March 16 2014 Latest news:
Wednesday, December 18, 2013
A rural Norfolk school has moved to highlight its success after Ofsted’s annual report declared 126 county primaries are “not yet good enough”.
Filby Primary School is going “from strength to strength” according to headteacher Debbi Flowerdew, who spoke out in light of last week’s damning report that revealed Norfolk is in the bottom 10 in the country for the percentage of pupils at “good” or “outstanding” primary schools.
“There are many good things going on in Norfolk schools but it appears to be very English to dwell on the negative things,” said Mrs Flowerdew.
“I am very proud of the Filby teams achievements and know our parents and community appreciate all the fabulous diversity of opportunities the children get from our shared vision to strive for excellence”.
When inspectors visited Filby back in March, the school’s Ofsted grading rose from satisfactory to good and, coupled with the recent Key Stage 2 results, the small school in the top 5 in Norfolk and 104th in England for primary school attainment.
“And the Christmas celebrations have just given extra sparkle,” added Mrs Flowerdew.
This year’s Ofsted report for Filby praised the school for giving pupils the opportunity to apply the knowledge and understanding they have gained, highlighted some of the teaching as outstanding and said levels of attendance are above the national average.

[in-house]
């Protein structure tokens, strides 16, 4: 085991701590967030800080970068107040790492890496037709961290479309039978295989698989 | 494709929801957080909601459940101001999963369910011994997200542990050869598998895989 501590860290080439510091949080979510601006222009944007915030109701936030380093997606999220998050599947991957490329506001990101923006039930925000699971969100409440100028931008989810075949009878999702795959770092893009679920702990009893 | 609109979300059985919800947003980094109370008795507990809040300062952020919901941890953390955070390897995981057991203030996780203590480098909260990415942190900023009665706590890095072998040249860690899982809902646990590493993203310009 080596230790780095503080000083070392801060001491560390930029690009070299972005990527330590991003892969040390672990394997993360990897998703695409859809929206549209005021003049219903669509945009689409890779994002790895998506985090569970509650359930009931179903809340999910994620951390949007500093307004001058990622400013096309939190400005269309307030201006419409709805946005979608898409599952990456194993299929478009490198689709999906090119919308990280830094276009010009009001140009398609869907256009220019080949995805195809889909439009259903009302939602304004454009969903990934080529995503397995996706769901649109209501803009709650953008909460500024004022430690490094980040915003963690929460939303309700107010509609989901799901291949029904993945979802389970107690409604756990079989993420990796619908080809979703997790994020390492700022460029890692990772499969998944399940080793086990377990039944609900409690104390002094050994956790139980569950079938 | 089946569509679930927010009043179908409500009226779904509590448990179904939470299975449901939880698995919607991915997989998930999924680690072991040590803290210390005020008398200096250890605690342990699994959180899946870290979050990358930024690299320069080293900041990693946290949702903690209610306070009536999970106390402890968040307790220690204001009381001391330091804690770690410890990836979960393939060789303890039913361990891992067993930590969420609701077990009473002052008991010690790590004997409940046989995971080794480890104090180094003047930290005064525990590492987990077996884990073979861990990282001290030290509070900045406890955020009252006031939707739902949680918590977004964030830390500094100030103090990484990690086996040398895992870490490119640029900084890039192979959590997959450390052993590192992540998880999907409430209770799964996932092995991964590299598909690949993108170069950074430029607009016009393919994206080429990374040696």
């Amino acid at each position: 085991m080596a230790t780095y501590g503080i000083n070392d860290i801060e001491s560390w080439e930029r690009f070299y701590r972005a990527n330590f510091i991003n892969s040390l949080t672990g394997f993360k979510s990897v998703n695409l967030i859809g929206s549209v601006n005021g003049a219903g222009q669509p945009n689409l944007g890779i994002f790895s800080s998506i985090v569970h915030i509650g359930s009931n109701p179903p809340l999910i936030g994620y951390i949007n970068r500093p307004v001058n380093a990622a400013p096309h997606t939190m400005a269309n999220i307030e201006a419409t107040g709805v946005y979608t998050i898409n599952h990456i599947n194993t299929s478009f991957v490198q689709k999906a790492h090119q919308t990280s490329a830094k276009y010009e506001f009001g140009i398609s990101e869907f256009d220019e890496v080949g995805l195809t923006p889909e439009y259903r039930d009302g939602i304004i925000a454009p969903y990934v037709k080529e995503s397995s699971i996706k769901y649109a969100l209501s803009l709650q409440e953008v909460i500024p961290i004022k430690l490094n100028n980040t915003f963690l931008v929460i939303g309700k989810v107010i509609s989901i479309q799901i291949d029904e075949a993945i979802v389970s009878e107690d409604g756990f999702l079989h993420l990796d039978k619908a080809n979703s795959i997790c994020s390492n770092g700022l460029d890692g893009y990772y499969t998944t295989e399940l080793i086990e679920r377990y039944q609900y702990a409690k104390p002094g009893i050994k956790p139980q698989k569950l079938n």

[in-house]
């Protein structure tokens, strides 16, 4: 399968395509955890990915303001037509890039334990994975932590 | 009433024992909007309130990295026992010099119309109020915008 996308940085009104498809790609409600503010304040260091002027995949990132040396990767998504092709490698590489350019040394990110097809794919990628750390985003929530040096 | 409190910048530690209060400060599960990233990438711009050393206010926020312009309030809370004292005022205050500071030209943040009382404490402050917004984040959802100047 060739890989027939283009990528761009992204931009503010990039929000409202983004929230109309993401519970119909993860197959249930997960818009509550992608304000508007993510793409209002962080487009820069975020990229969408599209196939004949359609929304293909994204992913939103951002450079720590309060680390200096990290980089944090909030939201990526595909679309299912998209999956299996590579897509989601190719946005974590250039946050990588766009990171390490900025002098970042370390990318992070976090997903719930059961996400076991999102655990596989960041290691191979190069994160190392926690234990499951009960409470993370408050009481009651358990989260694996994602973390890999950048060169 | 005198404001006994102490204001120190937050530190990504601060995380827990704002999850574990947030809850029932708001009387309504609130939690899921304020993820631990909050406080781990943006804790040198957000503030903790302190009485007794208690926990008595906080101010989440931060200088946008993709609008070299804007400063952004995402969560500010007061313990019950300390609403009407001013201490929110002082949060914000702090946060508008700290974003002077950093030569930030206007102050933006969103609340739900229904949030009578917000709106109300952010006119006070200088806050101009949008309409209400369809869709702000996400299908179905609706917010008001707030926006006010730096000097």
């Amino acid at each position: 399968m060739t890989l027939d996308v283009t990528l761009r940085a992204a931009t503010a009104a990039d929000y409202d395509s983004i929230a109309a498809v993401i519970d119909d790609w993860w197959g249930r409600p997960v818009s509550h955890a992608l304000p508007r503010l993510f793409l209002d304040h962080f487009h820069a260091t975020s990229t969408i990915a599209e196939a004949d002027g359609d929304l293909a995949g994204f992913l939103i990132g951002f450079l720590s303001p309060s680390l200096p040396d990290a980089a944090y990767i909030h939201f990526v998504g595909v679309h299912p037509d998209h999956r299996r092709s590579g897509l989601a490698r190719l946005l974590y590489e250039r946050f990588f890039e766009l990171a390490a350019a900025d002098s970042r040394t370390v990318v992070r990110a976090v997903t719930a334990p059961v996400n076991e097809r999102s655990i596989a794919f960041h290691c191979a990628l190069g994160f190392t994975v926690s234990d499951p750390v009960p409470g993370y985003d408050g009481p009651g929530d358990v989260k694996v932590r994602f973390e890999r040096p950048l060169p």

Ofsted’s first East of England regional report, published on December 11, took into account all the Ofsted reports compiled this year. In it, the education body pledged to keep up the pressure on standards in Norfolk’s primary schools.
The report said: “126 primary schools that are educating over 20,000 children are not yet good enough. Worse still, 8pc of secondary schools remain inadequate – twice the proportion of inadequate schools seen nationally.
“By the end of the year, over 6,000 pupils found themselves attending inadequate primary or secondary schools in the county.
“This gives us great cause for concern and, as a result, we are monitoring the local authority’s progress and will make a return inspection by the end of July 2014 to check whether the children and young people of Norfolk are getting a better deal.”